Skin barrier dysfunction is important in atopic dermatitis and can be secondary to inflammation. Observation of keratinocytes in culture may show intrinsic differences. TransEpithelial Electrical Resistance (TEER) measures epithelial permeability. We cultured normal and atopic keratinocytes and found that TEER of atopic keratinocytes was significantly lower (p < 0.0001) than that of normals. Atopic keratinocytes grew upwards, first creating isolated dome-like structures and later horizontally into a monolayer. At time of confluence (D0), atopic keratinocytes were more differentiated, with higher filaggrin gene expression than normals. No differences existed between groups for TJ proteins (claudin, occludin, and Zonula Occludens-1) on D0 and D6. On D6, claudin and occludin were higher than D0, in normal (p = 0.0296 and p = 0.0011) and atopic keratinocytes (p = 0.0348 and 0.0491). Immunofluorescent staining showed nuclear location of filaggrin on D0 and cytoplasmic on D6. ANOVA showed increased cell size from D0 to D6 in both groups (effect of time, p = 0.0076) but no differences between groups. Significant subject effect (p = 0.0022) was found, indicating that cell size was subject-dependent but not disease-dependent. No difference for continuity for TJ protein existed between groups. These observations suggest that decreased TEER in atopics is not linked to TJ differences but is possibly linked to different growth behavior.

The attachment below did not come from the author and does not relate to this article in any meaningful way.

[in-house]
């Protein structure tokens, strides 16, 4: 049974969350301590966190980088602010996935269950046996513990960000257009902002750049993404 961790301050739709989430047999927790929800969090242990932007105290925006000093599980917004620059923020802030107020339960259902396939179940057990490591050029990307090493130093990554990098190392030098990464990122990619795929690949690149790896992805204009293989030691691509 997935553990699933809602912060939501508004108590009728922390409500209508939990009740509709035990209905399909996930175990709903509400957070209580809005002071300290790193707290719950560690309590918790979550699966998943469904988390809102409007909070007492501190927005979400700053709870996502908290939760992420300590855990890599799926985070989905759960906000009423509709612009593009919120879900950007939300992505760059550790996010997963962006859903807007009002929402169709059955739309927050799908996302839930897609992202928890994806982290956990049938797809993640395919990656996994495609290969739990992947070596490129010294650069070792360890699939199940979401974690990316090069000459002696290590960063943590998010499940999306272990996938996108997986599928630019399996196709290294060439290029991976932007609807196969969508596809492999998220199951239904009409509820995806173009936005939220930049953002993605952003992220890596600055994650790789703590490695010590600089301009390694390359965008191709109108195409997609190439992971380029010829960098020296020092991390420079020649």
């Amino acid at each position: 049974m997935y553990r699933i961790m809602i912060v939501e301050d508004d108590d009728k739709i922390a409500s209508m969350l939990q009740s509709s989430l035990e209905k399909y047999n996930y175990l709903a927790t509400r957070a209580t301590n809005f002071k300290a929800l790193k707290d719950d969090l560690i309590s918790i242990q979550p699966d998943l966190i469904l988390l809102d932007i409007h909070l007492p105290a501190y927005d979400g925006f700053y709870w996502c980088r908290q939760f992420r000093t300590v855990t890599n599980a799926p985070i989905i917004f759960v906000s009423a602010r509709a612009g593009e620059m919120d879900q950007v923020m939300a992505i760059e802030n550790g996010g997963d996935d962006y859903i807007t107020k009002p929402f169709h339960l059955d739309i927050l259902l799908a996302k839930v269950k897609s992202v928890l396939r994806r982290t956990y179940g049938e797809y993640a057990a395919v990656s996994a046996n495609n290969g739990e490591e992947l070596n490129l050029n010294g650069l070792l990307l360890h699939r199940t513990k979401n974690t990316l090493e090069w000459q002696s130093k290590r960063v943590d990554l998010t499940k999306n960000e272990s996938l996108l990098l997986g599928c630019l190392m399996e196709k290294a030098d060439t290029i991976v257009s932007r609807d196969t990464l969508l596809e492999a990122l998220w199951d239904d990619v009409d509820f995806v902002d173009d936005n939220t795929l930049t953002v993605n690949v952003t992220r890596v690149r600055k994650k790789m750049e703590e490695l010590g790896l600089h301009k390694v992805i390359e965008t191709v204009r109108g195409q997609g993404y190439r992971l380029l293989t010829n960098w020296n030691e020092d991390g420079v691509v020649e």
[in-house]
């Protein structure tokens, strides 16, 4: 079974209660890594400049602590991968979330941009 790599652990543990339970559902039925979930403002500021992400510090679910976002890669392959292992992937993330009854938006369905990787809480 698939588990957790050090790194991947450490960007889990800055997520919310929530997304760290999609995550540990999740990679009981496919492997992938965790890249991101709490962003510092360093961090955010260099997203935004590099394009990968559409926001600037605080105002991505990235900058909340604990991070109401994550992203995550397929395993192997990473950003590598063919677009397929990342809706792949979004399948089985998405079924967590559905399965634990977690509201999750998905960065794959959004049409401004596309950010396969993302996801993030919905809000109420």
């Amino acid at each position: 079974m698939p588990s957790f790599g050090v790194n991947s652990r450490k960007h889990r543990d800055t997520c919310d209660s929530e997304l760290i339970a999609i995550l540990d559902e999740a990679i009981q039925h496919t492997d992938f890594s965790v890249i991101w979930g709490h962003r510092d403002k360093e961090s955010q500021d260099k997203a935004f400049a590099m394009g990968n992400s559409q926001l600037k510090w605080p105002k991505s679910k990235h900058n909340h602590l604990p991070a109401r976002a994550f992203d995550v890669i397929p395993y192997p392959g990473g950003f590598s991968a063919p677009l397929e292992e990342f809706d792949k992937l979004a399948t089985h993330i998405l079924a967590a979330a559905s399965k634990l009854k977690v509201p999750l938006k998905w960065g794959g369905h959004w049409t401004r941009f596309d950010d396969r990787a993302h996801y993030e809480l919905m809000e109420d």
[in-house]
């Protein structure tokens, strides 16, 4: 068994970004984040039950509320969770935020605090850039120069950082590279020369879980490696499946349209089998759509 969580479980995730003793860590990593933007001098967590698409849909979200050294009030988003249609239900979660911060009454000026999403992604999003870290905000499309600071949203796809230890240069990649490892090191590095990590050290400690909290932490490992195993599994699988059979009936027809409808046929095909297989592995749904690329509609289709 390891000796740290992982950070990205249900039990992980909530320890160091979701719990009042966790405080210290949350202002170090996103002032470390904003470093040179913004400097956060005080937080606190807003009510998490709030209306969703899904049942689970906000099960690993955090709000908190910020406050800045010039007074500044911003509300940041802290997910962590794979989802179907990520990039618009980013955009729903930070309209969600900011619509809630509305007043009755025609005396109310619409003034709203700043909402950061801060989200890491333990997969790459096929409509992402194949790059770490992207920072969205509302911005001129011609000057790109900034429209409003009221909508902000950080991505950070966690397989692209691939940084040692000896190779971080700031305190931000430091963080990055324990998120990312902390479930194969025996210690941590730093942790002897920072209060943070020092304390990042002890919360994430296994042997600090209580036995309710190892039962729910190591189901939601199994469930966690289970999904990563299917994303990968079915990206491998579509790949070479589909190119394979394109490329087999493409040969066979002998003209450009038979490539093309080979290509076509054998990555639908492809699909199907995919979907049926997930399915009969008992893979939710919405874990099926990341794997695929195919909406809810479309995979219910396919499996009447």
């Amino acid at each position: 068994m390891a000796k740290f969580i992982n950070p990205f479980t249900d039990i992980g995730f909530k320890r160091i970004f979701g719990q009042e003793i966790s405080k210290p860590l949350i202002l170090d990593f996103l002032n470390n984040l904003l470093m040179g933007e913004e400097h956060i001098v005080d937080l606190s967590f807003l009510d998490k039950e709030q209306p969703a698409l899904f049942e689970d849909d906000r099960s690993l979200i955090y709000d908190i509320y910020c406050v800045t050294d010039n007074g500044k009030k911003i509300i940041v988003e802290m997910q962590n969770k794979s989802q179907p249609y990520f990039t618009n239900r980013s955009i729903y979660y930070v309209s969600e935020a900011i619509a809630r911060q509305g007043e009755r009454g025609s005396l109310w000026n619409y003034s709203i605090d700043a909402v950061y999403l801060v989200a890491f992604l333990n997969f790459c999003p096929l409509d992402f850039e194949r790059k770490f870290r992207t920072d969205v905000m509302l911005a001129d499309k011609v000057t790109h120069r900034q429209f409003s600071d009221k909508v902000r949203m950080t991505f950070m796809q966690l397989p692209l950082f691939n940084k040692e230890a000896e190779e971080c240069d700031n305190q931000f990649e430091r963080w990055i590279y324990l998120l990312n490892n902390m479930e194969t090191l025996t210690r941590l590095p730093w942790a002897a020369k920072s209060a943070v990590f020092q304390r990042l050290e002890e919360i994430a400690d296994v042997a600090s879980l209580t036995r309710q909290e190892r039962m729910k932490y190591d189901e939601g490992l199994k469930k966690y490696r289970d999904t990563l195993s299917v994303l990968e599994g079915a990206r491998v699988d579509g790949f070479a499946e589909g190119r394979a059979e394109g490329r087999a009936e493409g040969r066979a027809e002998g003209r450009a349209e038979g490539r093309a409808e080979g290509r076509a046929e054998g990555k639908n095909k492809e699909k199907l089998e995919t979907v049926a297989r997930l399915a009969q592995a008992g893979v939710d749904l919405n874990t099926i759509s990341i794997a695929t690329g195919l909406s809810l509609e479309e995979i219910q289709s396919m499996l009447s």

Keywords: TEER; Tight junction; atopic dermatitis; dogs; filaggrin; keratinocytes.